Advertisement -- Learn more about ads on this site.


I am so freaking sad.

Thursday, April 29, 2010

Iím feeling so sad. I started college early, at 15, and have been at my community college since. I'm 20, and I'm still pretty much just accomplishing one class a semester with an average grade, and dropping the rest of my classes. I just did bad on a Microbiology test, the first class I've really liked, enjoyed, and cared about. I'm still young, and at least I've accomplished something right? I could be a drug addict right now right? Why don't I feel better. I'm so sad. I wanted to be a medical doctor. Now, with my grades and all my "Withrdaws", I'm not going to get into Physician's Assistant school. I know I have things about myself and that I've done to be proud of myself (& I know I'm using terrible English right now) but I feel like a failure. kskfsdlkfsdkldslfsld!!!!!!!!!!
Share This Post With Others
Member Comments About This Blog Post
  • BET212
    I agree with ANDI_3K. Go see a doctor or a good counselor. They probably have a referral source at your college. When I was in my 20s I went to a counselor because I was sad all the time and I just could not pull out of it (though there were many good things in my life I just could not see it for the cloud of gray that seemed to surround me.). She sent me to a doctor who gave me a Rx and I continued working with the counselor. I honestly believe I would be here today if not for both of those people helping me at a time when I could not help myself. You don't have to do this alone. You are not a failure.

    2370 days ago
    1. Talk to your tutors. They will be more understanding, and possibly lenient, if they know that you are struggling. Hopefully you'll be able to organise extra tutorials or they could let you have extra time to complete assignments if you are finding things difficult.

    2. Bad tests aren't the end of the matter. Learn from your mistakes, revise even harder so you know the material inside out, and try again and again until you make it. I've had bad tests/papers in the past, but doing better on other assessments brought the bad grades up. Don't give up yet!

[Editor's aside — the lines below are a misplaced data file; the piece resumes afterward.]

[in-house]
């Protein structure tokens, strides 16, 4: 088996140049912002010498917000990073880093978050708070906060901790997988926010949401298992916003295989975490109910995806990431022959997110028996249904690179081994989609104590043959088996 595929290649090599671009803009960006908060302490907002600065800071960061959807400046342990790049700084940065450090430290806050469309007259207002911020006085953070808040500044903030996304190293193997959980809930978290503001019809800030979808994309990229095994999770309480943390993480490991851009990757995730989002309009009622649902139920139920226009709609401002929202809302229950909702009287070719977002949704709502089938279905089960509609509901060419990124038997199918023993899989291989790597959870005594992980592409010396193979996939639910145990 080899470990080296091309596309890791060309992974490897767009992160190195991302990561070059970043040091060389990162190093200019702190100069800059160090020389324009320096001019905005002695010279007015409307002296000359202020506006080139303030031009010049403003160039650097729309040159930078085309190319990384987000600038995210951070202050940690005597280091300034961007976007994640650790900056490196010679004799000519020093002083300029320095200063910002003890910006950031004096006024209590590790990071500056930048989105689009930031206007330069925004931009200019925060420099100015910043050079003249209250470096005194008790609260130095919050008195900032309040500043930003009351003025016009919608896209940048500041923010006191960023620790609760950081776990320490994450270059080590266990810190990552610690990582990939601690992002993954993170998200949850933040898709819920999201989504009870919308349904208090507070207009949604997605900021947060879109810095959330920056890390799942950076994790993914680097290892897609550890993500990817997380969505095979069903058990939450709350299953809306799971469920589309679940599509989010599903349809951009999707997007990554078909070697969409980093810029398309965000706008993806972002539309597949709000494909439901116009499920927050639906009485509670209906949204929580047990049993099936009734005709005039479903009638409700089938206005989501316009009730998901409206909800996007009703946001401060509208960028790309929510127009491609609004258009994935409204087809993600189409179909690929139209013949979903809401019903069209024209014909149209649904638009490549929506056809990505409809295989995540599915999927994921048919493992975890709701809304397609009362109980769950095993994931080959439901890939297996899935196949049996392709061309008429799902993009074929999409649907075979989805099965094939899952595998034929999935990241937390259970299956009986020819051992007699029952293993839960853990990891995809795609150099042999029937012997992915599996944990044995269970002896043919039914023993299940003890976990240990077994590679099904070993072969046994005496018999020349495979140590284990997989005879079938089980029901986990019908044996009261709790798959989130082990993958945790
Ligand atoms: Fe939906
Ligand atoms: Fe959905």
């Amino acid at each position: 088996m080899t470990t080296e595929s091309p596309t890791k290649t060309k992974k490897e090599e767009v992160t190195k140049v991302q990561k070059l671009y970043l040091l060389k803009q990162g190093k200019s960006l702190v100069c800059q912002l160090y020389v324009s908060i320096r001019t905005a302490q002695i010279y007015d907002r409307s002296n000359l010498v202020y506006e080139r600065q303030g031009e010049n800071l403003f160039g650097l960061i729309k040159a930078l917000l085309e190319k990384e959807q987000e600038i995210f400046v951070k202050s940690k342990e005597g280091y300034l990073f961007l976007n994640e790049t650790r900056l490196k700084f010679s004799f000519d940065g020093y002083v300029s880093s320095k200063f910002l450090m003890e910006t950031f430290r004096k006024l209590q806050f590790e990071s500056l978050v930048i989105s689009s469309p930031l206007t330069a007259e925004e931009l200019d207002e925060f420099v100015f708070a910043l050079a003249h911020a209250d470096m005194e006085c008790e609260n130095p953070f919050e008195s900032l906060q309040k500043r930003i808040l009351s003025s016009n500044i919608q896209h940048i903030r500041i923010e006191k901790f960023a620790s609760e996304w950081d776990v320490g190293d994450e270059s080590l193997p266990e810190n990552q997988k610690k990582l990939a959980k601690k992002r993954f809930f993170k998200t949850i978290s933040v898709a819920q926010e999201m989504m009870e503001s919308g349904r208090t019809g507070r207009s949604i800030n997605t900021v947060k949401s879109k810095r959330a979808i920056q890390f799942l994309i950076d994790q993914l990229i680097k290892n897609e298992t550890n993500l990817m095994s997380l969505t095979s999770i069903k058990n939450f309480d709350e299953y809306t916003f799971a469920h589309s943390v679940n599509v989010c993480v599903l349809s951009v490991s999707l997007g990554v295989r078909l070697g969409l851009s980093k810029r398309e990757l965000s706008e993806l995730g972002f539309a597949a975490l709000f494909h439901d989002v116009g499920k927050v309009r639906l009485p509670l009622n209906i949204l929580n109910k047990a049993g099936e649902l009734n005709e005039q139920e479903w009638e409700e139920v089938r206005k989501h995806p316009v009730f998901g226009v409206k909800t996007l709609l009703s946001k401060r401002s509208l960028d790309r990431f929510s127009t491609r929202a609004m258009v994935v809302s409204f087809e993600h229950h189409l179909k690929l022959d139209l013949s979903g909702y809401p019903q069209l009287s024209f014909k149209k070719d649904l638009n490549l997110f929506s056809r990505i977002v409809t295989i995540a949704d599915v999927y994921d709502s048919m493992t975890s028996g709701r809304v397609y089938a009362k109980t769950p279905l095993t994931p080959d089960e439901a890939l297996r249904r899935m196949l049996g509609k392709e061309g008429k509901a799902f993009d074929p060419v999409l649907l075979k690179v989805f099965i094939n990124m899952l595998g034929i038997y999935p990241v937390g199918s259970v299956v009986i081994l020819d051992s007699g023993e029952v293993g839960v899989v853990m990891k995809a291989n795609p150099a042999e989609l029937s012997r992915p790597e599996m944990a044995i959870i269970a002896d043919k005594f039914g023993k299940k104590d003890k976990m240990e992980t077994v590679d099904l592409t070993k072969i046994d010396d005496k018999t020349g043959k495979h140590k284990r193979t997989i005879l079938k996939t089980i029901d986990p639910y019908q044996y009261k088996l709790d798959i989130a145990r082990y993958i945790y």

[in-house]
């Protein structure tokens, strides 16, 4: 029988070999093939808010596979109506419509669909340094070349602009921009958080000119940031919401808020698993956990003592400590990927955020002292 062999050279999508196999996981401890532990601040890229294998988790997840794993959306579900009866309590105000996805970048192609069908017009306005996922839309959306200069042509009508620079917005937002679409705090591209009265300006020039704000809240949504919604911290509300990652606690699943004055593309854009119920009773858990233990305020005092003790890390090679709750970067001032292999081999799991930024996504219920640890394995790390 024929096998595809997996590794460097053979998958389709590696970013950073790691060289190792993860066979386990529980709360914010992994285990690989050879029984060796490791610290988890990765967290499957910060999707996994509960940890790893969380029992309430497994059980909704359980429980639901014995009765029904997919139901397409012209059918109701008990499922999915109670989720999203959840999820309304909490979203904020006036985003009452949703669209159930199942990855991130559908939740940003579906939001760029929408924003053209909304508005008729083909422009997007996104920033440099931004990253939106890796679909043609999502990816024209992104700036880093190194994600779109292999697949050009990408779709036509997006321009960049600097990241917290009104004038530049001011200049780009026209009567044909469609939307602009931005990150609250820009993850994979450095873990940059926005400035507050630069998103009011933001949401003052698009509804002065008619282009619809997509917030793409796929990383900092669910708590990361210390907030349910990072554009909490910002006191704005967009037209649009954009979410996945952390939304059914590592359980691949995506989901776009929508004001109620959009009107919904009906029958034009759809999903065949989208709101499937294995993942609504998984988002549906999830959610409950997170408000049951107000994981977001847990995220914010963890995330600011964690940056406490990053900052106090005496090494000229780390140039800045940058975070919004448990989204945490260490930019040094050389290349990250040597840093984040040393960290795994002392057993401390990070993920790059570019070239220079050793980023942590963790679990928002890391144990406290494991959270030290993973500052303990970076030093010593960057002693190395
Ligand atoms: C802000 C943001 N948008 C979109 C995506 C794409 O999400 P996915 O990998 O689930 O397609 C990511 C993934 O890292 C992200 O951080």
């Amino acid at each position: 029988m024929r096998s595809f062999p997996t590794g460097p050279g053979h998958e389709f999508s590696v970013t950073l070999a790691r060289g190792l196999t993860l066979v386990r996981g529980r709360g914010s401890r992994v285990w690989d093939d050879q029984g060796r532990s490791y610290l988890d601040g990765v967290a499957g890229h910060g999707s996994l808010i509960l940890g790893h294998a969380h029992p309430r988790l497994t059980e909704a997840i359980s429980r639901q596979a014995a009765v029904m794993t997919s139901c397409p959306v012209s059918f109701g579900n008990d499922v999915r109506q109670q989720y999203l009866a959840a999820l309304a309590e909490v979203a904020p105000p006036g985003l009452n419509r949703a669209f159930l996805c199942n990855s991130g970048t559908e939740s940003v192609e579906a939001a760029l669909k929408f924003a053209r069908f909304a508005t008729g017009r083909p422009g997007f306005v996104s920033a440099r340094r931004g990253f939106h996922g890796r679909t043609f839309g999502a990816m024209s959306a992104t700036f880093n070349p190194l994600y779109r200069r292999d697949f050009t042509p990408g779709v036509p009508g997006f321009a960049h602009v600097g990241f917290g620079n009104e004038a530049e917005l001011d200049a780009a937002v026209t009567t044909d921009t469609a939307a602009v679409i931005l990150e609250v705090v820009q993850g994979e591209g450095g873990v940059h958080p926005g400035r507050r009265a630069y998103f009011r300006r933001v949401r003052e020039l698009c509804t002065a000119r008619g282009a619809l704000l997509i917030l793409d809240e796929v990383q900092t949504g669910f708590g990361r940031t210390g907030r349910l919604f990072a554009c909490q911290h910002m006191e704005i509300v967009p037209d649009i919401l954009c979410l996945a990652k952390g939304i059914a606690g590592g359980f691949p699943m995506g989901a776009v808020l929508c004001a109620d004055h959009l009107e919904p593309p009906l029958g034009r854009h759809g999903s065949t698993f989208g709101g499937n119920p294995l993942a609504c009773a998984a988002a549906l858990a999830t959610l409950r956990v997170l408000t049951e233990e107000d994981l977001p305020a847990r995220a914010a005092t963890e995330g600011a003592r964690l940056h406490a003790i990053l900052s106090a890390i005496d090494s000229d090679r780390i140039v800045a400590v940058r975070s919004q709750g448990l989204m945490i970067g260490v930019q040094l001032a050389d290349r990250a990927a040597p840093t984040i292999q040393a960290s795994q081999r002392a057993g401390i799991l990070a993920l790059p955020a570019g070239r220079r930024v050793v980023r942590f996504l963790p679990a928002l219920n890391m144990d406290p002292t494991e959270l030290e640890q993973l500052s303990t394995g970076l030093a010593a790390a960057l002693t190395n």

3. Start researching how you can make up for the withdraws and average/poor grades. Work experience and volunteering would help distract future employers or colleges from average grades. Are there other courses you can do so that you have enough marks/points to still go to physician's school?

    4. Are you working hard enough? If you're bright enough to attend college three years before most people then you probably shouldn't be failing. Have you pushed yourself enough? You've accomplished something great, but there is more to come. I read this quote recently and it struck a nerve: 'Squandering a great and hard won victory through decadence and laziness. Using past accomplishments as an excuse to ignore current problems. Abandoning the very qualities that brought about initial success.' Be honest with yourself and ask whether any of this applies to you.

    5. Take action. Feel sad, cry, mope, get angry, scream, shout, etc...then stand up and take action. Sitting around complaining will solve nothing. Take action! Even if it's the wrong action, do something. You're only 20 yrs old. Recently there was a 90yr old African who got his degree. You're 70yrs ahead!

    Good luck!
    2370 days ago
  • ANDI_3K
    Go talk to a dr about your depression. Then talk to an admission's counselor about how to get into the program you want. YOU *Can* Do This. College is rough, especially at 15. Maybe there is something you can do to mitigate all those withdraws - there are ways around just about everything. ( and just a word to the wise, after awhile ALL you course work goes away so make sure you get something before that happens. I just found out I have to repeat evry last course because I didn't finish on time.) Hang in, it does get better...but talk to a Dr. and make sure all of this is not due to clinical depression.
    2370 days ago
  • Add Your Comment to the Blog Post

    Log in to post a comment

    Disclaimer: Weight loss results will vary from person to person. No individual result should be seen as a typical result of following the SparkPeople program.

More Blogs by DOOOD_